CogS/CS 3150: Nonlinear Systems and Chaos

Fall, 2001 - TTh 11:15-12:47, P113

 

Instructor: Dr. Tom Carter
DBH-287       667-3175
tom@csustan.edu
http://cogs.csustan.edu/~tom


Texts: The required texts for the class are:

Chaos: Making a New Science, James Gleick

Mathematics and the Unexpected, Ivar Ekeland

Applied Chaos Theory - A Paradigm for Complexity, A. B. Cambel

There are also many other books which are worth looking at -- I will talk about a variety of them during the semester.

Purpose of Course and Objectives: The world is filled with systems of various degrees of complexity, which behave in various ways. Scientific/mathematical approaches to understanding systems always involve approximations, simplifications and modelling. The primary traditional paradigm has been to assume that systems are linear, but this assumption severely limits the extent to which we can understand systems, and the kinds of systems we can understand. Discarding the assumption of linearity opens new possibilities. In this course, we will develop a general understanding of the traditional linear approach, and then explore various nonlinear approaches and systems. Among the topics we will explore are phase space maps, Poincare sections, basins of attraction, strange attractors, fractals and fractal dimension, catastrophe theory, discrete approaches, and some of what is currently called complexity theory. The course will of necessity have a relatively high mathematical content, but I will work hard to provide the background for the material and to explain things in comprehensible ways. I don't necessarily expect you to understand everything we do, but I do expect you to work hard and apply yourself to understanding what you can. The laboratory component (which we will discuss in class later) will help you develop practical experience with nonlinear systems.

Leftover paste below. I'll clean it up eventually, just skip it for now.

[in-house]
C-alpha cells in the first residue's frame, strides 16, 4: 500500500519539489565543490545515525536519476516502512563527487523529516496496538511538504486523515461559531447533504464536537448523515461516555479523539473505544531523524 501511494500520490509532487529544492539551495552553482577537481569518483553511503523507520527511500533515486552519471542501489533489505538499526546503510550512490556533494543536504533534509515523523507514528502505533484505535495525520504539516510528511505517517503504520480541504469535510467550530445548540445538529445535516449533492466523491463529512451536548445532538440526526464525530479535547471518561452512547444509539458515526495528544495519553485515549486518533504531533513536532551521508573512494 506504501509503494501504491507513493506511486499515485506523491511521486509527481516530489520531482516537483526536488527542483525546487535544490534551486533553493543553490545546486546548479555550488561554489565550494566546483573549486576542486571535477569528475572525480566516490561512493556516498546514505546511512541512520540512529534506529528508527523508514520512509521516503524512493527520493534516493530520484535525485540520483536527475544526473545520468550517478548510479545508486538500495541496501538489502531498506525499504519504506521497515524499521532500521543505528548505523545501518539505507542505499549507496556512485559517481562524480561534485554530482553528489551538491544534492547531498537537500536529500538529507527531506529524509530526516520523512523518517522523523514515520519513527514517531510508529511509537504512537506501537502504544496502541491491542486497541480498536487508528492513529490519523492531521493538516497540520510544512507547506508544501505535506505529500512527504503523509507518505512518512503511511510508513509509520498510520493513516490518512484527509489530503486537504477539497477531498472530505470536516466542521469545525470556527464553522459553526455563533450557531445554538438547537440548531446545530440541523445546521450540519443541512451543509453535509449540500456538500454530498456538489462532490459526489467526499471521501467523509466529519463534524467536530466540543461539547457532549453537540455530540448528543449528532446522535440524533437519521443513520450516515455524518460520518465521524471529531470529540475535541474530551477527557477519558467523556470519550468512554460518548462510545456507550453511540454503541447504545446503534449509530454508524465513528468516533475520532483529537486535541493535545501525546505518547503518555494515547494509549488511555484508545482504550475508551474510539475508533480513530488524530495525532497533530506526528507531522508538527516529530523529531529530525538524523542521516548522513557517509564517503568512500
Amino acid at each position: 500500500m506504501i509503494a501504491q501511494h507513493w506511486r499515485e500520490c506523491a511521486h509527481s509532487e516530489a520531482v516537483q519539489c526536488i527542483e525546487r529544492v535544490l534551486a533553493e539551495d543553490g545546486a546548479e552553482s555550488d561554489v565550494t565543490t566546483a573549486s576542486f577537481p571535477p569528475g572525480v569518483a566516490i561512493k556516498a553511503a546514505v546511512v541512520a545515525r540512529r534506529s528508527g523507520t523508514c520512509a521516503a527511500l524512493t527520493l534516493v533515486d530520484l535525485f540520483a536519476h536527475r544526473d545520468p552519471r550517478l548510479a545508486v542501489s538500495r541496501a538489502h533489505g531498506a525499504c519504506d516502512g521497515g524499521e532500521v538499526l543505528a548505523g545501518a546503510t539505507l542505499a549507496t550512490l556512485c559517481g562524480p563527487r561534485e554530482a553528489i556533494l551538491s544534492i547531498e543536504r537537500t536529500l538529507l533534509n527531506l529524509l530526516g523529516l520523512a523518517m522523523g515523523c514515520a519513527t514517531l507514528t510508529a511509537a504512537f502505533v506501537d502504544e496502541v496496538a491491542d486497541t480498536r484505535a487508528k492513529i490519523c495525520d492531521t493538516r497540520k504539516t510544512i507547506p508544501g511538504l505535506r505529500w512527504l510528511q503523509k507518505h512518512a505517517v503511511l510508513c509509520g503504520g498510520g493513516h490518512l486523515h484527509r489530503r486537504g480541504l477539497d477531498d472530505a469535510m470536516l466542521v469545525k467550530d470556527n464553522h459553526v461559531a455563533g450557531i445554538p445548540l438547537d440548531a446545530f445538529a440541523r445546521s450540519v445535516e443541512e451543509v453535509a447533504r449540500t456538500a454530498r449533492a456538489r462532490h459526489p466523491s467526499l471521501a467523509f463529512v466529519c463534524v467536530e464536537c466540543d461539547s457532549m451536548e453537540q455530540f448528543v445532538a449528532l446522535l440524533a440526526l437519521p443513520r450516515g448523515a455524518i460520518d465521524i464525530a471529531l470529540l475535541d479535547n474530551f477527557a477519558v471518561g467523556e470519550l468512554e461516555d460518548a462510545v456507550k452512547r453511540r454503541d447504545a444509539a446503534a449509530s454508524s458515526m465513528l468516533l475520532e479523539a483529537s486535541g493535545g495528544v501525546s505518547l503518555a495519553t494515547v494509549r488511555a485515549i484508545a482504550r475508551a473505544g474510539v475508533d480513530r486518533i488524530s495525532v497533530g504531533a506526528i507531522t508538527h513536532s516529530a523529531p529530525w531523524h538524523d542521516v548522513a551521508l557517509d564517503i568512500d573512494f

Grading:

The grades for this course will be based on three components: written homework/in class quizzes, a midterm, and a project/paper. Each of the components will be weighted approximately equally.

Also, at the beginning of each class period, I want you to hand in a brief response to the readings for the day. The response should contain a two or three point summary of the important ideas of the section, and two or three points which you found confusing or weak or deserving of additional coverage.

The work you do for this course will be your own. You are not to submit other people's work and represent it as your own. However, I do expect and encourage you to work collaboratively with others during the course.

General Summary of Material to be Covered:: (MU = Mathematics and the Unexpected, C = Chaos, ACT = Applied Chaos Theory)